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[Xmca-l] Re: Leontyev's activities

It might be interesting to remember that in his Problems book, Leontiev has two systems, really.  One is a truncated system (activity and operations but no action level) and a full blown system (in which actions and goals emerge -- and mind!).  Maybe the truncated system motives are substantially centrally different types?  Not so specifically human/societal/cultural, etc...?

 From: Huw Lloyd <huw.softdesigns@gmail.com>
To: ablunden@mira.net; "eXtended Mind, Culture, Activity" <xmca-l@mailman.ucsd.edu> 
Sent: Saturday, August 10, 2013 10:24 AM
Subject: [Xmca-l] Re: Leontyev's activities

On 10 August 2013 15:12, Andy Blunden <ablunden@mira.net> wrote:

> Well Huw, I didn't mean to introduce a diversion by taking computers as an
> example. I could have taken a stone tool just as well.


> It seems, Huw, that in responding to my challenge you have made a start at
> developing a theory of human needs.

'fraid not.  Simply asking the question.

> Viz., that there are certain "vital" needs, and all other "needs" are
> merely means to meet these vital needs. I don't imagine that I am going to
> be able to refute the claims for a theory of human needs in a single
> message, it is after simply the claim for the existence of human nature - a
> concept with a very long history! (Aristotle built his theory of biology on
> the basis of a theory of needs.) But "vital" human needs are very elastic
> and other than in very general terms are quite indefinable. But as we
> change our world, what you need to live in that world are very real and
> very specific, and those needs arise directly out of participation in that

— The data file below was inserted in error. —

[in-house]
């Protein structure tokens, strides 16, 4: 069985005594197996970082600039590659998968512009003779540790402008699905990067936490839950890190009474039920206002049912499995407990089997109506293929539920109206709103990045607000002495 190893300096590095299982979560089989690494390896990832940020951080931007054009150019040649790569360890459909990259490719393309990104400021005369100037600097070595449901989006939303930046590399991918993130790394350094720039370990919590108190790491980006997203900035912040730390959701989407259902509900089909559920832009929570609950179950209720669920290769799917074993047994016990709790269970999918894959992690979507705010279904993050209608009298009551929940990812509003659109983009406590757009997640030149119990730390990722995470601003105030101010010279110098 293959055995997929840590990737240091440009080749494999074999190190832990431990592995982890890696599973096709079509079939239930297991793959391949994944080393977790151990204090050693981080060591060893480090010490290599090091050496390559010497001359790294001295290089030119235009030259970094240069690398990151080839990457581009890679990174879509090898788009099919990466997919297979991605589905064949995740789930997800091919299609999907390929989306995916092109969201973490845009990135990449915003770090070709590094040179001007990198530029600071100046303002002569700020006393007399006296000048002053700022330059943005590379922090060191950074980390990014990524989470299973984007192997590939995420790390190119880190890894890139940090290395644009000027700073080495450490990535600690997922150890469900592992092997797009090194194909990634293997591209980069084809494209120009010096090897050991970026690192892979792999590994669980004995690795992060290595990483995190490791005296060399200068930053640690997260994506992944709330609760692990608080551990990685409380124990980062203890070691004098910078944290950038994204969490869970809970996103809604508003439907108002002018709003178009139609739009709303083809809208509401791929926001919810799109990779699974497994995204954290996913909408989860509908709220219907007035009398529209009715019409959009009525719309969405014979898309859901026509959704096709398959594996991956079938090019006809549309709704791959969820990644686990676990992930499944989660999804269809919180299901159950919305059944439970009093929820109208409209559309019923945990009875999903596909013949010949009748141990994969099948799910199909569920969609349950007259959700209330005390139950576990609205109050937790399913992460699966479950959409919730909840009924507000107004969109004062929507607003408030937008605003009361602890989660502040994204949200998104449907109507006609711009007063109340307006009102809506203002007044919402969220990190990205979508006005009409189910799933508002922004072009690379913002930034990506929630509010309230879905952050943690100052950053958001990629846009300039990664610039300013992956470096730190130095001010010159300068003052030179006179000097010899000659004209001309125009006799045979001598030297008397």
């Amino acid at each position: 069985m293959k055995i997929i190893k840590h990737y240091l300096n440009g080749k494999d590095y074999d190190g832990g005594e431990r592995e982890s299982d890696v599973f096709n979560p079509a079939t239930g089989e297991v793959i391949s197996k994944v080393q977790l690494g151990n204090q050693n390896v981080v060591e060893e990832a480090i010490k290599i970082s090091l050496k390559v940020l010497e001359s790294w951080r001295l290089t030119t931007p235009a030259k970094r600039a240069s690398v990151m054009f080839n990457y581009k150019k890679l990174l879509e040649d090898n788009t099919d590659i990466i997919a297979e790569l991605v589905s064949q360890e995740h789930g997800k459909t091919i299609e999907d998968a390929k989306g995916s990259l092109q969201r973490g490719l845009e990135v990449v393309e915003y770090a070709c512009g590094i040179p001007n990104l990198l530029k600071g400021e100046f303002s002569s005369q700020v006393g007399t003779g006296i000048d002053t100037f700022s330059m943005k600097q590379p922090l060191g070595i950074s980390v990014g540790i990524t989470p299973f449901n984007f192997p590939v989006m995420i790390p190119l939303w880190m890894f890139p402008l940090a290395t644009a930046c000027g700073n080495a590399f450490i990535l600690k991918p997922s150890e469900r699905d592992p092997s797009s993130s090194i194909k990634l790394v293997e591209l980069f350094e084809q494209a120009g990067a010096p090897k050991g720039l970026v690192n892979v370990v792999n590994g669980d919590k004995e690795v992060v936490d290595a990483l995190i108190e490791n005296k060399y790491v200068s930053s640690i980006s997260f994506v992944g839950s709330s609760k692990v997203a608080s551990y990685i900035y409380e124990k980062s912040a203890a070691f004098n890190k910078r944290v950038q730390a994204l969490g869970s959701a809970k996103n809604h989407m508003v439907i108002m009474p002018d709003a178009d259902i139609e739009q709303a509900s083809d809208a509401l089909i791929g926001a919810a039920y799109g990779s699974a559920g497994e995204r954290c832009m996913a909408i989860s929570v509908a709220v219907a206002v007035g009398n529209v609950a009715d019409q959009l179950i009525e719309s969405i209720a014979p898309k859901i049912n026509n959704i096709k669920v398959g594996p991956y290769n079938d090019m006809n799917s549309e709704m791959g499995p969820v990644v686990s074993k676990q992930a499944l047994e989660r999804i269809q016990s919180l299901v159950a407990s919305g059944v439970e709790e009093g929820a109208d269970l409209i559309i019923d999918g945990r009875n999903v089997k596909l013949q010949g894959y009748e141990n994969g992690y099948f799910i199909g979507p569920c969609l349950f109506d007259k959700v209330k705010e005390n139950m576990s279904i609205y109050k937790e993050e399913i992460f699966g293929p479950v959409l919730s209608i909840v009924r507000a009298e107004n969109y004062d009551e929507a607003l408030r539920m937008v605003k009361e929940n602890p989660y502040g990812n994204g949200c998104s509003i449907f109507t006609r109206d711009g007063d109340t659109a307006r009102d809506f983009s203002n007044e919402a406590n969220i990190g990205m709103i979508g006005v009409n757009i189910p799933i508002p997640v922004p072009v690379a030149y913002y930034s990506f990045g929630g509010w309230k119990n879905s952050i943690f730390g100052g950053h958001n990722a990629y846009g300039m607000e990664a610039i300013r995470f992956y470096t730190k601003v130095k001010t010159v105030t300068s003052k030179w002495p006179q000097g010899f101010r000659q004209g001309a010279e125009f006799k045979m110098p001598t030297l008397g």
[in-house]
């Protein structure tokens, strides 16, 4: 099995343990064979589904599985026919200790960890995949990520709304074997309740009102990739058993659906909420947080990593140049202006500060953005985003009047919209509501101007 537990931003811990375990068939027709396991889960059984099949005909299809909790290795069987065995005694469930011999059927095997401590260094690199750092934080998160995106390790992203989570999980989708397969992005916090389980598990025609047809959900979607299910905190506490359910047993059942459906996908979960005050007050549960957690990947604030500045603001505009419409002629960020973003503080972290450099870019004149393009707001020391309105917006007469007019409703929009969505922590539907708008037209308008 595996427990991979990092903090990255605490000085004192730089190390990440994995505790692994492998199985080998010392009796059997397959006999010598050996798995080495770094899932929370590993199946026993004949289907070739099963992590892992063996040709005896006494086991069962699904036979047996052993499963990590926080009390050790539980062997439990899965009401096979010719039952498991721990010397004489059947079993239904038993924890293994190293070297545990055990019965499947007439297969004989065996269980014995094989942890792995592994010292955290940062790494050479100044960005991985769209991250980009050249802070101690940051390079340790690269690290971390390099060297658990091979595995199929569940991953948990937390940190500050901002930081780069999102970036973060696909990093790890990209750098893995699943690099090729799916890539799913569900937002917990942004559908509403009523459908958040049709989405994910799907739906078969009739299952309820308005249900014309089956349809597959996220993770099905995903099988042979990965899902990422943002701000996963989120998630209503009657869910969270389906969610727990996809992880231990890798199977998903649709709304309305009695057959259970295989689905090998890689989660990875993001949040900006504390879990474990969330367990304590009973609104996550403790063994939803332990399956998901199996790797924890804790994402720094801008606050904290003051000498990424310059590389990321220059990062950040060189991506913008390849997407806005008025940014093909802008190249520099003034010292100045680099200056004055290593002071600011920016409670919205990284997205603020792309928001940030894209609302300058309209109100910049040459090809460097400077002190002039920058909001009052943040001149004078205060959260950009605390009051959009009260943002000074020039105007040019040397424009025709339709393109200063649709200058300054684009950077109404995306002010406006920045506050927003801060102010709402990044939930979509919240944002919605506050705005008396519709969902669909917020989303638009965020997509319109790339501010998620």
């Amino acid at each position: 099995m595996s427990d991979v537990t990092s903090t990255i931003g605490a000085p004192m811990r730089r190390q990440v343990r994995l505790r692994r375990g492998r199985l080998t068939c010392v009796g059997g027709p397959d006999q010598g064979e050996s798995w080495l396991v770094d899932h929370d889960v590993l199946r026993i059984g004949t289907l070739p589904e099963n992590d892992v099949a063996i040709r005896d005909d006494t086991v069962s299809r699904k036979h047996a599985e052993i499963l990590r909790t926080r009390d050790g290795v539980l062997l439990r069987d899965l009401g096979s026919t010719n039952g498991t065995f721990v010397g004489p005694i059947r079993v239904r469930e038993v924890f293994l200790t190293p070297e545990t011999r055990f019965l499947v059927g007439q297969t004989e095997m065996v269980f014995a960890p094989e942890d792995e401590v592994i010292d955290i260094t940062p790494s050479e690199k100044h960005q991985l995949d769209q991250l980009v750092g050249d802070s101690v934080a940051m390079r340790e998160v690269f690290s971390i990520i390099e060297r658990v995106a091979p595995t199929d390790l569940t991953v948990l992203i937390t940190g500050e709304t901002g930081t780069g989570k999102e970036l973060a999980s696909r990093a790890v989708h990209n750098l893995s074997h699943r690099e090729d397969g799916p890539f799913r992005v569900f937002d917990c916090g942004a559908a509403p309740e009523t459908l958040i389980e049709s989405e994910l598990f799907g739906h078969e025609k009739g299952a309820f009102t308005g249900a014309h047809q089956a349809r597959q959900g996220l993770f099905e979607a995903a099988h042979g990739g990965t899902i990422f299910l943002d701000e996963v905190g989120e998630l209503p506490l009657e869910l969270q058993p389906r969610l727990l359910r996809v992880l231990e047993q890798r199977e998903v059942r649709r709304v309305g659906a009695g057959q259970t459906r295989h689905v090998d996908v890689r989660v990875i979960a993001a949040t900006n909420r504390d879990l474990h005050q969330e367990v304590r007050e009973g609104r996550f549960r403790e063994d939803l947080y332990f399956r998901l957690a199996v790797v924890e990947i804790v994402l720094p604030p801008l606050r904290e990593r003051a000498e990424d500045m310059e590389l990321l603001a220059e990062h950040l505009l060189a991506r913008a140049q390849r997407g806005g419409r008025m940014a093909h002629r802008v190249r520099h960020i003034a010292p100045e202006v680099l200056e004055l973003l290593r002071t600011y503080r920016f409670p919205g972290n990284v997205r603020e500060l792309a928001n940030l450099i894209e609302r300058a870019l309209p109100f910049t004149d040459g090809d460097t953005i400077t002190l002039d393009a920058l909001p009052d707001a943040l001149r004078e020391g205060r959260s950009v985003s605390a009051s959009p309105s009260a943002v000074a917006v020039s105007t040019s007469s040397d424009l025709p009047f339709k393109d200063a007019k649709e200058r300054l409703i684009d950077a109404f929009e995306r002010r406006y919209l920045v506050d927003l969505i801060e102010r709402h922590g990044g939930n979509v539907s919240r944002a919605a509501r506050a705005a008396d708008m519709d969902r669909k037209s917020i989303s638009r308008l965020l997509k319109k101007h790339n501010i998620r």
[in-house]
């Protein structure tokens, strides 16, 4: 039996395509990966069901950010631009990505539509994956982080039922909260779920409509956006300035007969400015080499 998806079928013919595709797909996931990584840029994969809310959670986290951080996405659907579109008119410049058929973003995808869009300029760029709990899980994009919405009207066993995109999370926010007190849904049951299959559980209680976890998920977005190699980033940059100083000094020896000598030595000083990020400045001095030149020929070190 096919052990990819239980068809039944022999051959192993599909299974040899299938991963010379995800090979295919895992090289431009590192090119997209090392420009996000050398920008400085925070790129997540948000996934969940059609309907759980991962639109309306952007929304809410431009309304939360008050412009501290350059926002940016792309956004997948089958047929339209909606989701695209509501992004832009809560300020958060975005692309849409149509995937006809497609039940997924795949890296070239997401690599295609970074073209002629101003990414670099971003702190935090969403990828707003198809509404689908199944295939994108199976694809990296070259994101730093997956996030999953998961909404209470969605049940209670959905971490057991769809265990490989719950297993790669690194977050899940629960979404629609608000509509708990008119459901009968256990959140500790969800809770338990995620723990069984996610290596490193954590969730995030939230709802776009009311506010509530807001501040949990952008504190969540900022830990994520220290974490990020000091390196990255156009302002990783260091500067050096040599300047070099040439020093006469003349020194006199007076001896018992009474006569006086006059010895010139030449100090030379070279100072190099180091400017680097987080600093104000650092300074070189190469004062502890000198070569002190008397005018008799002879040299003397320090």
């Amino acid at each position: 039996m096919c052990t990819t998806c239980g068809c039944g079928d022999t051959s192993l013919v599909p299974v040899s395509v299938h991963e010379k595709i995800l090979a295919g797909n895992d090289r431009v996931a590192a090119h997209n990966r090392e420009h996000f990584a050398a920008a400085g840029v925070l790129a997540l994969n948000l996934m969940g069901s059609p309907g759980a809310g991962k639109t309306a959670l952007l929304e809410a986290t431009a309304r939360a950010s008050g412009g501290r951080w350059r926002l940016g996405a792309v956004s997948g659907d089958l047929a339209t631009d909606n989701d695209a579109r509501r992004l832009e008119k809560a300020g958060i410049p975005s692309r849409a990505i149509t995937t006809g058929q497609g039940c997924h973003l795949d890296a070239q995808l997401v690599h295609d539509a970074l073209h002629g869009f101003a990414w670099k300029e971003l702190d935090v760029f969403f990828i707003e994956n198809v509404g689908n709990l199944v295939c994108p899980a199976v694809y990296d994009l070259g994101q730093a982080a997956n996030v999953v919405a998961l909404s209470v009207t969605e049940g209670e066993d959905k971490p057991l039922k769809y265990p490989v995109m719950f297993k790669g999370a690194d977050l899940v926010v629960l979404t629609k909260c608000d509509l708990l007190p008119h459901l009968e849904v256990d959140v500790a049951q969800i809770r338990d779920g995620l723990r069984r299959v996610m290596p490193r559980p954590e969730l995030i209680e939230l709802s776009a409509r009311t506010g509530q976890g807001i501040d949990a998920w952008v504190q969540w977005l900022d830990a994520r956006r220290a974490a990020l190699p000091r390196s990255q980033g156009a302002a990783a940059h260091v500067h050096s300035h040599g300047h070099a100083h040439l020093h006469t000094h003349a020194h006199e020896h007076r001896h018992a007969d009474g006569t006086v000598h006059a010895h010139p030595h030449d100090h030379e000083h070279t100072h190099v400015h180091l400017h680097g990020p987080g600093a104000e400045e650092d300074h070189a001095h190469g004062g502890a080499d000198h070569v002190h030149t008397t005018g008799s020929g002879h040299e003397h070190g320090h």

> life-world. Which of the thousand different ways that there are to meet the
> "vital" need of, say, nutrition, becomes a real need for a person, is
> determined by the cultural context of a person's life and their activity.
But these "real needs" are known needs.  Which Leontyev calls motives, does
he not?

> So I prefer Activity Theory, in which needs are the product of activity,
> while, as conceived in any given activity, they provide the motive for that
> activity.

So it seems that we do not know whether needs are produced, or whether they
are exposed.   Did Leontyev make such a distinction?


> Andy
> Huw Lloyd wrote:
>> On 9 August 2013 14:57, Andy Blunden <ablunden@mira.net> wrote:
>>> I don't have any doubt that needs are produced. 25 years ago no-one
>>> needed
>>> a computer. Now it seems that everyone needs them. I don't see you r
>>> objection to this, Huw?
>> Well, if you consider needs as primal (vital) such things as computers and
>> the languages people speak are simply ways to meet such needs.
>> From a Marxian social perspective computing is interesting in this respect
>> in that the needs met by the first generation workers is qualitatively
>> different to the management saturated situation we have now.  i.e. on the
>> cusp of technological practice workers are more free from the tyranny of
>> alienation.